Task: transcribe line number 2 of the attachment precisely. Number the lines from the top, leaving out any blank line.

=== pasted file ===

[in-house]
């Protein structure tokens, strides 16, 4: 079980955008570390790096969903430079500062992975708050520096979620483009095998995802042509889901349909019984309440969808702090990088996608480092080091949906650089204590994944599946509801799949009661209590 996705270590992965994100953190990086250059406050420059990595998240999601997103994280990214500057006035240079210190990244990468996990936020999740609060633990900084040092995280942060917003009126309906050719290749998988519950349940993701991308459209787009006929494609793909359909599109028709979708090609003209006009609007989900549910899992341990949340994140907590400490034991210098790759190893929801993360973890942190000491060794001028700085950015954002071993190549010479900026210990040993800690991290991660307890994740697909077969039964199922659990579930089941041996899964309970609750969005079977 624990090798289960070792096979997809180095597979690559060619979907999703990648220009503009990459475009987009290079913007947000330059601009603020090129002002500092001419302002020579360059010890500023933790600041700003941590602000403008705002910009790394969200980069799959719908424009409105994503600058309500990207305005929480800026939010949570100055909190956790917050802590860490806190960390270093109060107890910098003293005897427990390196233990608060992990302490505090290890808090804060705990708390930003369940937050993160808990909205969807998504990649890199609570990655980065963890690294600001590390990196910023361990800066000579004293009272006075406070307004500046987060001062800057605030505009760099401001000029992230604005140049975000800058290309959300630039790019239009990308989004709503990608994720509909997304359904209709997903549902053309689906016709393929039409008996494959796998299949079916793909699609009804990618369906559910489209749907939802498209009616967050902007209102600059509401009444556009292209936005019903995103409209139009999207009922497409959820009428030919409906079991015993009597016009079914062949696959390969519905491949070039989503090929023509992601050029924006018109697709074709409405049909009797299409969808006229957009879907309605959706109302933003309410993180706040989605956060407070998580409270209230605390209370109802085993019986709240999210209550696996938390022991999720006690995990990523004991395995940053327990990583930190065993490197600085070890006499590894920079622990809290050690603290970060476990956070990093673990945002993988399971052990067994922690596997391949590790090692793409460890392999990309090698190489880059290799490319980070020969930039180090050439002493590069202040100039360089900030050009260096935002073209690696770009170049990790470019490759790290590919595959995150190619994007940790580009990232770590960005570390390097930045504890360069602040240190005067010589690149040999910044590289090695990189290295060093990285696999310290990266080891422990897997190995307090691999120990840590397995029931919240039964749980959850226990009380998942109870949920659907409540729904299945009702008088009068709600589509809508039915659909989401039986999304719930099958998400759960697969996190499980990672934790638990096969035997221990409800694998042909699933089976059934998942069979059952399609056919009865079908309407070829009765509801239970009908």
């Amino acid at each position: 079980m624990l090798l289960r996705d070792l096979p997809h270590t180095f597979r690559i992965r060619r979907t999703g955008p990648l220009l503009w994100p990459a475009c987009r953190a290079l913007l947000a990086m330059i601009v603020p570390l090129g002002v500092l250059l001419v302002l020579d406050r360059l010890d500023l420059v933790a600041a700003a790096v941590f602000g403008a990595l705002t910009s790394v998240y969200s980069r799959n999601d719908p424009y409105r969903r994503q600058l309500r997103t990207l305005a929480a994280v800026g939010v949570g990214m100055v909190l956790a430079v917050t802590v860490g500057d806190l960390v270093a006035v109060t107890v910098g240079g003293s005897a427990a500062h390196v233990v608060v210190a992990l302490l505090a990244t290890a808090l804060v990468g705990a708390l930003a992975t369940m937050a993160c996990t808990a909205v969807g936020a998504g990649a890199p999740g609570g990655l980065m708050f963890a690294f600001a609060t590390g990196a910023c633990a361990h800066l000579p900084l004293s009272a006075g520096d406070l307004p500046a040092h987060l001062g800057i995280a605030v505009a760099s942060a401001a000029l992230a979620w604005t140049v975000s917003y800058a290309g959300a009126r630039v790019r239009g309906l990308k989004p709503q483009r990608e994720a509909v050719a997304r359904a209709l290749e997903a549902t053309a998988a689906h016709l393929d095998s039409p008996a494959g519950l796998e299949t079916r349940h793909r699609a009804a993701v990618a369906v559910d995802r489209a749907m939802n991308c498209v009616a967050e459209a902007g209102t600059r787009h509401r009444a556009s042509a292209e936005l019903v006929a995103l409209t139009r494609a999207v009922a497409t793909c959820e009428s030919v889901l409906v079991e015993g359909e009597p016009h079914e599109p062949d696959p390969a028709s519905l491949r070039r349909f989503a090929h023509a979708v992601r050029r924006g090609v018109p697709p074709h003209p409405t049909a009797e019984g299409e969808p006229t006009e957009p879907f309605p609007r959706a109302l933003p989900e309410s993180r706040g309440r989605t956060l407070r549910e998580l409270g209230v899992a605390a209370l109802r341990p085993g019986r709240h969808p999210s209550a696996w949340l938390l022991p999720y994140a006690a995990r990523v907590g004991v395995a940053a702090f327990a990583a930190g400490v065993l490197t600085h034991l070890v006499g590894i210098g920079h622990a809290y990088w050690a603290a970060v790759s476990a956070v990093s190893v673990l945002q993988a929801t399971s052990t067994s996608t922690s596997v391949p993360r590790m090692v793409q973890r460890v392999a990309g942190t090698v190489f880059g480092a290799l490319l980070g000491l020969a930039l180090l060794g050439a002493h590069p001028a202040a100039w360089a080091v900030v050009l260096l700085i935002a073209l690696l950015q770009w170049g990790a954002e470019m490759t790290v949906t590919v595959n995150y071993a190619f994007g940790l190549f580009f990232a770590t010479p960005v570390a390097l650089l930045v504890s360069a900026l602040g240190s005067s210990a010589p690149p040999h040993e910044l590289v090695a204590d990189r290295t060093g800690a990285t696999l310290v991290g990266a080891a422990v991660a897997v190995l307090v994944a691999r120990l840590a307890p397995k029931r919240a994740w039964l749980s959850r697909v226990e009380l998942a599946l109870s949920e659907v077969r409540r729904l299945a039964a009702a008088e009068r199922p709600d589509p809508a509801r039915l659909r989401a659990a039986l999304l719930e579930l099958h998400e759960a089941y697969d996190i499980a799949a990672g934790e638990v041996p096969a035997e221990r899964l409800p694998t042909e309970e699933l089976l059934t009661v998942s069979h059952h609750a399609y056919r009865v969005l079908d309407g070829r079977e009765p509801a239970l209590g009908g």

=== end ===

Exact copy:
């Protein structure tokens, strides 16, 4: 079980955008570390790096969903430079500062992975708050520096979620483009095998995802042509889901349909019984309440969808702090990088996608480092080091949906650089204590994944599946509801799949009661209590 996705270590992965994100953190990086250059406050420059990595998240999601997103994280990214500057006035240079210190990244990468996990936020999740609060633990900084040092995280942060917003009126309906050719290749998988519950349940993701991308459209787009006929494609793909359909599109028709979708090609003209006009609007989900549910899992341990949340994140907590400490034991210098790759190893929801993360973890942190000491060794001028700085950015954002071993190549010479900026210990040993800690991290991660307890994740697909077969039964199922659990579930089941041996899964309970609750969005079977 624990090798289960070792096979997809180095597979690559060619979907999703990648220009503009990459475009987009290079913007947000330059601009603020090129002002500092001419302002020579360059010890500023933790600041700003941590602000403008705002910009790394969200980069799959719908424009409105994503600058309500990207305005929480800026939010949570100055909190956790917050802590860490806190960390270093109060107890910098003293005897427990390196233990608060992990302490505090290890808090804060705990708390930003369940937050993160808990909205969807998504990649890199609570990655980065963890690294600001590390990196910023361990800066000579004293009272006075406070307004500046987060001062800057605030505009760099401001000029992230604005140049975000800058290309959300630039790019239009990308989004709503990608994720509909997304359904209709997903549902053309689906016709393929039409008996494959796998299949079916793909699609009804990618369906559910489209749907939802498209009616967050902007209102600059509401009444556009292209936005019903995103409209139009999207009922497409959820009428030919409906079991015993009597016009079914062949696959390969519905491949070039989503090929023509992601050029924006018109697709074709409405049909009797299409969808006229957009879907309605959706109302933003309410993180706040989605956060407070998580409270209230605390209370109802085993019986709240999210209550696996938390022991999720006690995990990523004991395995940053327990990583930190065993490197600085070890006499590894920079622990809290050690603290970060476990956070990093673990945002993988399971052990067994922690596997391949590790090692793409460890392999990309090698190489880059290799490319980070020969930039180090050439002493590069202040100039360089900030050009260096935002073209690696770009170049990790470019490759790290590919595959995150190619994007940790580009990232770590960005570390390097930045504890360069602040240190005067010589690149040999910044590289090695990189290295060093990285696999310290990266080891422990897997190995307090691999120990840590397995029931919240039964749980959850226990009380998942109870949920659907409540729904299945009702008088009068709600589509809508039915659909989401039986999304719930099958998400759960697969996190499980990672934790638990096969035997221990409800694998042909699933089976059934998942069979059952399609056919009865079908309407070829009765509801239970009908």